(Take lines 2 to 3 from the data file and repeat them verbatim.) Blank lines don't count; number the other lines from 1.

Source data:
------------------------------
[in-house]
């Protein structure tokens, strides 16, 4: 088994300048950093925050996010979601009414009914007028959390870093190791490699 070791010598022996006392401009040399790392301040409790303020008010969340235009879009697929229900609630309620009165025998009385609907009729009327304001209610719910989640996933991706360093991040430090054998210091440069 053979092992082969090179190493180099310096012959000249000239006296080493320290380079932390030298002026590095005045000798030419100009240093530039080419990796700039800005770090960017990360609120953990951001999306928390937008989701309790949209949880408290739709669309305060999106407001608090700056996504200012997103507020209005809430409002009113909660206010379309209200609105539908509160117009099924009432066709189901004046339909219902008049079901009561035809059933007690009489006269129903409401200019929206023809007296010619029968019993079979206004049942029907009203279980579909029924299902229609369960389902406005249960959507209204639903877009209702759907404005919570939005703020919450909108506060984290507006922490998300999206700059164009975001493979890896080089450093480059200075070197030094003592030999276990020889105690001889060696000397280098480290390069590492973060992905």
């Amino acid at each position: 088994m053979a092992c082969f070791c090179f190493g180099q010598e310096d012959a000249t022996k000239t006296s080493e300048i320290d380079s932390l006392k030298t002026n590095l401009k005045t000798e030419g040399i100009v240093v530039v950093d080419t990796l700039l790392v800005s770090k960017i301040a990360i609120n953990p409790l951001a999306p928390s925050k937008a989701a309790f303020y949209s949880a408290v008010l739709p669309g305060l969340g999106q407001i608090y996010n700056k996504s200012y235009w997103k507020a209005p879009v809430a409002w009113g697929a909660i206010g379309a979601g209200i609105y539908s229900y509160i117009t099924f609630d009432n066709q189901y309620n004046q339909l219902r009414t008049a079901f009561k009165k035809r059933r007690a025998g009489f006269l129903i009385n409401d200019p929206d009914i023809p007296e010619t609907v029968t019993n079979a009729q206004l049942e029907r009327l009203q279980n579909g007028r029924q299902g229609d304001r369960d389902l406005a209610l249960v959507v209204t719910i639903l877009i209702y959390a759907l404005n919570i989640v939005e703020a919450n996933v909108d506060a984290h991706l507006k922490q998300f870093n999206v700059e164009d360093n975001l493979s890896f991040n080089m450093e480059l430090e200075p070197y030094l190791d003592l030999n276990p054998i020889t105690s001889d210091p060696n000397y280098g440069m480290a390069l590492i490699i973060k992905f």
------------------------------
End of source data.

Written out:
């Protein structure tokens, strides 16, 4: 088994300048950093925050996010979601009414009914007028959390870093190791490699 070791010598022996006392401009040399790392301040409790303020008010969340235009879009697929229900609630309620009165025998009385609907009729009327304001209610719910989640996933991706360093991040430090054998210091440069 053979092992082969090179190493180099310096012959000249000239006296080493320290380079932390030298002026590095005045000798030419100009240093530039080419990796700039800005770090960017990360609120953990951001999306928390937008989701309790949209949880408290739709669309305060999106407001608090700056996504200012997103507020209005809430409002009113909660206010379309209200609105539908509160117009099924009432066709189901004046339909219902008049079901009561035809059933007690009489006269129903409401200019929206023809007296010619029968019993079979206004049942029907009203279980579909029924299902229609369960389902406005249960959507209204639903877009209702759907404005919570939005703020919450909108506060984290507006922490998300999206700059164009975001493979890896080089450093480059200075070197030094003592030999276990020889105690001889060696000397280098480290390069590492973060992905």
């Amino acid at each position: 088994m053979a092992c082969f070791c090179f190493g180099q010598e310096d012959a000249t022996k000239t006296s080493e300048i320290d380079s932390l006392k030298t002026n590095l401009k005045t000798e030419g040399i100009v240093v530039v950093d080419t990796l700039l790392v800005s770090k960017i301040a990360i609120n953990p409790l951001a999306p928390s925050k937008a989701a309790f303020y949209s949880a408290v008010l739709p669309g305060l969340g999106q407001i608090y996010n700056k996504s200012y235009w997103k507020a209005p879009v809430a409002w009113g697929a909660i206010g379309a979601g209200i609105y539908s229900y509160i117009t099924f609630d009432n066709q189901y309620n004046q339909l219902r009414t008049a079901f009561k009165k035809r059933r007690a025998g009489f006269l129903i009385n409401d200019p929206d009914i023809p007296e010619t609907v029968t019993n079979a009729q206004l049942e029907r009327l009203q279980n579909g007028r029924q299902g229609d304001r369960d389902l406005a209610l249960v959507v209204t719910i639903l877009i209702y959390a759907l404005n919570i989640v939005e703020a919450n996933v909108d506060a984290h991706l507006k922490q998300f870093n999206v700059e164009d360093n975001l493979s890896f991040n080089m450093e480059l430090e200075p070197y030094l190791d003592l030999n276990p054998i020889t105690s001889d210091p060696n000397y280098g440069m480290a390069l590492i490699i973060k992905f």